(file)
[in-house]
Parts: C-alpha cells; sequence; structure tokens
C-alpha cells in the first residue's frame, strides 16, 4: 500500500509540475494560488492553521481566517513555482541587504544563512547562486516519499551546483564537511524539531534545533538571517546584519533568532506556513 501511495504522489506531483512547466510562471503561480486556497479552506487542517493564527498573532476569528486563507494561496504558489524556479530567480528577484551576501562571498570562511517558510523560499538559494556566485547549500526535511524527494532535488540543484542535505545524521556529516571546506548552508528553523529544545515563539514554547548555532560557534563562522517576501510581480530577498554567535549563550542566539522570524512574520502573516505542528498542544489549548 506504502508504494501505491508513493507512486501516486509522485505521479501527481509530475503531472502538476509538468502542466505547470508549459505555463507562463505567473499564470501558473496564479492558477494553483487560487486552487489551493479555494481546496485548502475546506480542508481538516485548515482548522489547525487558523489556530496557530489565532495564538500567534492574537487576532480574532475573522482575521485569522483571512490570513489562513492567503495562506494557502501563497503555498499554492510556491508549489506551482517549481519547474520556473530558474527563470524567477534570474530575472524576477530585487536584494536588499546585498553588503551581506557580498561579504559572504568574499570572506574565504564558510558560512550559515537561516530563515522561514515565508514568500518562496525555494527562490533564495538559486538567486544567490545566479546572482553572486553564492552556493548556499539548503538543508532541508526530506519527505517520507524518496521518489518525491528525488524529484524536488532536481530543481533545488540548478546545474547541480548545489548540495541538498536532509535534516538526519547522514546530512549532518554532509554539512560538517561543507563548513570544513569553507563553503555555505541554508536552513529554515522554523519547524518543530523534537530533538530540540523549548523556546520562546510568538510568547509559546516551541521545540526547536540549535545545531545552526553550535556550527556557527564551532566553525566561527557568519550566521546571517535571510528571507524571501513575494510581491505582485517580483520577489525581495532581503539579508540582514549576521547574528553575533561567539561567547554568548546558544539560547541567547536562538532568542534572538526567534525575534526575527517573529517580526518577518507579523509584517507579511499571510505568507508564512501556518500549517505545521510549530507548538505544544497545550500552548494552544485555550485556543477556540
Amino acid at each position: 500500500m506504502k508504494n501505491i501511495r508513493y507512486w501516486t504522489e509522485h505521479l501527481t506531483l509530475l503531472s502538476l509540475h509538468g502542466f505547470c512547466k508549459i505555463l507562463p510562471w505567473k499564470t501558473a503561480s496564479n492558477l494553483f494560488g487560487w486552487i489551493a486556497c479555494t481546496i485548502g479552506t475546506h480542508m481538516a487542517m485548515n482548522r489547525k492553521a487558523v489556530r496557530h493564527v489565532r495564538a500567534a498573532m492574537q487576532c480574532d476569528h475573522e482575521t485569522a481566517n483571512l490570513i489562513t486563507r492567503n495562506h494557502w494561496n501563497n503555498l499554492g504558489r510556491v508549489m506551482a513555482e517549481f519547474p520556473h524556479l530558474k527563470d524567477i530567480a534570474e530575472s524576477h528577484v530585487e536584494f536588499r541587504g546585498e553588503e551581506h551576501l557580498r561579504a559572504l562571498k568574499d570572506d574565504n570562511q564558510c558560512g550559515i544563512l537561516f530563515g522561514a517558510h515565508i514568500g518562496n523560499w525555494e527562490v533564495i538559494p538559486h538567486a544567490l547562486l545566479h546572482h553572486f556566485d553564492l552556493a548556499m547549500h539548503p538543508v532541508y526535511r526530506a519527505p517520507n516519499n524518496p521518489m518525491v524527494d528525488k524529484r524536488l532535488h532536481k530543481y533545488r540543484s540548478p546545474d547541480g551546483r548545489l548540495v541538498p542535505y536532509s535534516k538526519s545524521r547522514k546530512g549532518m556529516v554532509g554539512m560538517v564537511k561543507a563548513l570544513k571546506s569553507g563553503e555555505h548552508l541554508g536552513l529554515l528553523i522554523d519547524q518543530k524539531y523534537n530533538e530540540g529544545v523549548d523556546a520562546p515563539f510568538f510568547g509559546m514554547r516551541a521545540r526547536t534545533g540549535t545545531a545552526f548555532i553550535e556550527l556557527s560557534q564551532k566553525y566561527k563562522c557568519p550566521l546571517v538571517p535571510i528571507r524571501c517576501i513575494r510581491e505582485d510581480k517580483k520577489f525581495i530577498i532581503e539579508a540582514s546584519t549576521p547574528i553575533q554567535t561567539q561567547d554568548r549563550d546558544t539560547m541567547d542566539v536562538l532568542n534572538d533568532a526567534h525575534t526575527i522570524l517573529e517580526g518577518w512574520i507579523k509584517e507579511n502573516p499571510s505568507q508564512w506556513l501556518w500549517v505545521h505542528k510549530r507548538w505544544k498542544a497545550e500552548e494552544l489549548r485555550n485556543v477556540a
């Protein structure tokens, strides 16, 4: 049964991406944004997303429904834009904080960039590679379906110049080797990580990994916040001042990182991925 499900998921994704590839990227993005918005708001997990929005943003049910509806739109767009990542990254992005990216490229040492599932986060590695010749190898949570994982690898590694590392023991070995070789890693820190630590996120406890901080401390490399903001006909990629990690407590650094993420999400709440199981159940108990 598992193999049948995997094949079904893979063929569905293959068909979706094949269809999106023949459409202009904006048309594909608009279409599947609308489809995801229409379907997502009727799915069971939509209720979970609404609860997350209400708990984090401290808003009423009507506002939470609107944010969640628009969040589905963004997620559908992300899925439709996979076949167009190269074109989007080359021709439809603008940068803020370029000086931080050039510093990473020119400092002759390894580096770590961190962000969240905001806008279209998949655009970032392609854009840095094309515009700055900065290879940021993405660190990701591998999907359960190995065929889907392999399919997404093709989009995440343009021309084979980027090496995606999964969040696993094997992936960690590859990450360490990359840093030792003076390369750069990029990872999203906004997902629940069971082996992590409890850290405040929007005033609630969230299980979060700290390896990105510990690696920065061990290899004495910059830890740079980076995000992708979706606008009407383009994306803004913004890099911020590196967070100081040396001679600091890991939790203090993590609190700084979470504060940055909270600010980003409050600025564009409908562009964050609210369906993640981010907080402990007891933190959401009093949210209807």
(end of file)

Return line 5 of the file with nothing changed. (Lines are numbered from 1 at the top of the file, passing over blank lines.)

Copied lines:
């Protein structure tokens, strides 16, 4: 049964991406944004997303429904834009904080960039590679379906110049080797990580990994916040001042990182991925 499900998921994704590839990227993005918005708001997990929005943003049910509806739109767009990542990254992005990216490229040492599932986060590695010749190898949570994982690898590694590392023991070995070789890693820190630590996120406890901080401390490399903001006909990629990690407590650094993420999400709440199981159940108990 598992193999049948995997094949079904893979063929569905293959068909979706094949269809999106023949459409202009904006048309594909608009279409599947609308489809995801229409379907997502009727799915069971939509209720979970609404609860997350209400708990984090401290808003009423009507506002939470609107944010969640628009969040589905963004997620559908992300899925439709996979076949167009190269074109989007080359021709439809603008940068803020370029000086931080050039510093990473020119400092002759390894580096770590961190962000969240905001806008279209998949655009970032392609854009840095094309515009700055900065290879940021993405660190990701591998999907359960190995065929889907392999399919997404093709989009995440343009021309084979980027090496995606999964969040696993094997992936960690590859990450360490990359840093030792003076390369750069990029990872999203906004997902629940069971082996992590409890850290405040929007005033609630969230299980979060700290390896990105510990690696920065061990290899004495910059830890740079980076995000992708979706606008009407383009994306803004913004890099911020590196967070100081040396001679600091890991939790203090993590609190700084979470504060940055909270600010980003409050600025564009409908562009964050609210369906993640981010907080402990007891933190959401009093949210209807």